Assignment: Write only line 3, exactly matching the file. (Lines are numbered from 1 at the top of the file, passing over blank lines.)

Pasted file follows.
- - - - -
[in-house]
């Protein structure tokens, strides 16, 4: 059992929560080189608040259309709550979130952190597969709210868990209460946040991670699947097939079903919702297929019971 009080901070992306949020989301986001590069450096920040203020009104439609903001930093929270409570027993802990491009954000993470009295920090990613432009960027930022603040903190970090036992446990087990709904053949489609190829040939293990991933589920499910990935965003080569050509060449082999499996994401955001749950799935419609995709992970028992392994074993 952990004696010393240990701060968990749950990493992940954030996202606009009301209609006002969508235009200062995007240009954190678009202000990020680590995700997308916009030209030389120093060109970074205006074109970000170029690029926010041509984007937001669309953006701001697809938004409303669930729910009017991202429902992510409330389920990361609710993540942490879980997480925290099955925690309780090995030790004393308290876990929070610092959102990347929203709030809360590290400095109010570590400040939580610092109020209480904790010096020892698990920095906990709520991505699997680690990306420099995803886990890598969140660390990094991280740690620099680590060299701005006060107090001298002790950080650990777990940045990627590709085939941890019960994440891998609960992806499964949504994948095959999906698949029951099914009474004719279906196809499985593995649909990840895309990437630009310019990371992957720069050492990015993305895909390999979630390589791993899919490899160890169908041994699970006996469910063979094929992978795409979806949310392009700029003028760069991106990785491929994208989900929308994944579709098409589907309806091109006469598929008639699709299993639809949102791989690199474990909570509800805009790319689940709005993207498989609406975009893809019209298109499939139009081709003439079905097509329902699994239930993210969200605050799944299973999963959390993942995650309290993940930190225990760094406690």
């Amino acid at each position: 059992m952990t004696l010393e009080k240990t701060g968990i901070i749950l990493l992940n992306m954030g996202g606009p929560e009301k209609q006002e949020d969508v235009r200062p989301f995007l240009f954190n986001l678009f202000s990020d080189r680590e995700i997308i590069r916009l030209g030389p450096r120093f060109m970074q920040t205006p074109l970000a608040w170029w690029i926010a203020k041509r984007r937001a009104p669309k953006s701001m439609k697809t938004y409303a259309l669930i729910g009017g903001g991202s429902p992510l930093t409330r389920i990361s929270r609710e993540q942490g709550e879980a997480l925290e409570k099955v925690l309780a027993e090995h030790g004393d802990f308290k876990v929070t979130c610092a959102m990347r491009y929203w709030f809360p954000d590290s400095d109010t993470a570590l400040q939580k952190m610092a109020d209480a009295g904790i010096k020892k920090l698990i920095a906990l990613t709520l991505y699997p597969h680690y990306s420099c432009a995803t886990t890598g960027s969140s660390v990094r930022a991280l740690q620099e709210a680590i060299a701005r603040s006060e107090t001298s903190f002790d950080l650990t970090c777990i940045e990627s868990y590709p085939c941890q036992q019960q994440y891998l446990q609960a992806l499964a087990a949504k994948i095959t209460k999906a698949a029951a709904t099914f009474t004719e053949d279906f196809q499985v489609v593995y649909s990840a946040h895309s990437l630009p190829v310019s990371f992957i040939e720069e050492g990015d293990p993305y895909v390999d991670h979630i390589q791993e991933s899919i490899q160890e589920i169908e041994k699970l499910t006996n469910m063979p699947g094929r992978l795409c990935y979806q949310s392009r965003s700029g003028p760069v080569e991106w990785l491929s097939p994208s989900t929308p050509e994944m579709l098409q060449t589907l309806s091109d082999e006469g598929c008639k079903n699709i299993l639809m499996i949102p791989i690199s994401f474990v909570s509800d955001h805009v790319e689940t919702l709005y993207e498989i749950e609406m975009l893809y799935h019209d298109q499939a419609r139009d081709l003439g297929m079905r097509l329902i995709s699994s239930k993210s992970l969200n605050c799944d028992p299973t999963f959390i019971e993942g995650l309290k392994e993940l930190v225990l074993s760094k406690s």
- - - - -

């Amino acid at each position: 059992m952990t004696l010393e009080k240990t701060g968990i901070i749950l990493l992940n992306m954030g996202g606009p929560e009301k209609q006002e949020d969508v235009r200062p989301f995007l240009f954190n986001l678009f202000s990020d080189r680590e995700i997308i590069r916009l030209g030389p450096r120093f060109m970074q920040t205006p074109l970000a608040w170029w690029i926010a203020k041509r984007r937001a009104p669309k953006s701001m439609k697809t938004y409303a259309l669930i729910g009017g903001g991202s429902p992510l930093t409330r389920i990361s929270r609710e993540q942490g709550e879980a997480l925290e409570k099955v925690l309780a027993e090995h030790g004393d802990f308290k876990v929070t979130c610092a959102m990347r491009y929203w709030f809360p954000d590290s400095d109010t993470a570590l400040q939580k952190m610092a109020d209480a009295g904790i010096k020892k920090l698990i920095a906990l990613t709520l991505y699997p597969h680690y990306s420099c432009a995803t886990t890598g960027s969140s660390v990094r930022a991280l740690q620099e709210a680590i060299a701005r603040s006060e107090t001298s903190f002790d950080l650990t970090c777990i940045e990627s868990y590709p085939c941890q036992q019960q994440y891998l446990q609960a992806l499964a087990a949504k994948i095959t209460k999906a698949a029951a709904t099914f009474t004719e053949d279906f196809q499985v489609v593995y649909s990840a946040h895309s990437l630009p190829v310019s990371f992957i040939e720069e050492g990015d293990p993305y895909v390999d991670h979630i390589q791993e991933s899919i490899q160890e589920i169908e041994k699970l499910t006996n469910m063979p699947g094929r992978l795409c990935y979806q949310s392009r965003s700029g003028p760069v080569e991106w990785l491929s097939p994208s989900t929308p050509e994944m579709l098409q060449t589907l309806s091109d082999e006469g598929c008639k079903n699709i299993l639809m499996i949102p791989i690199s994401f474990v909570s509800d955001h805009v790319e689940t919702l709005y993207e498989i749950e609406m975009l893809y799935h019209d298109q499939a419609r139009d081709l003439g297929m079905r097509l329902i995709s699994s239930k993210s992970l969200n605050c799944d028992p299973t999963f959390i019971e993942g995650l309290k392994e993940l930190v225990l074993s760094k406690s």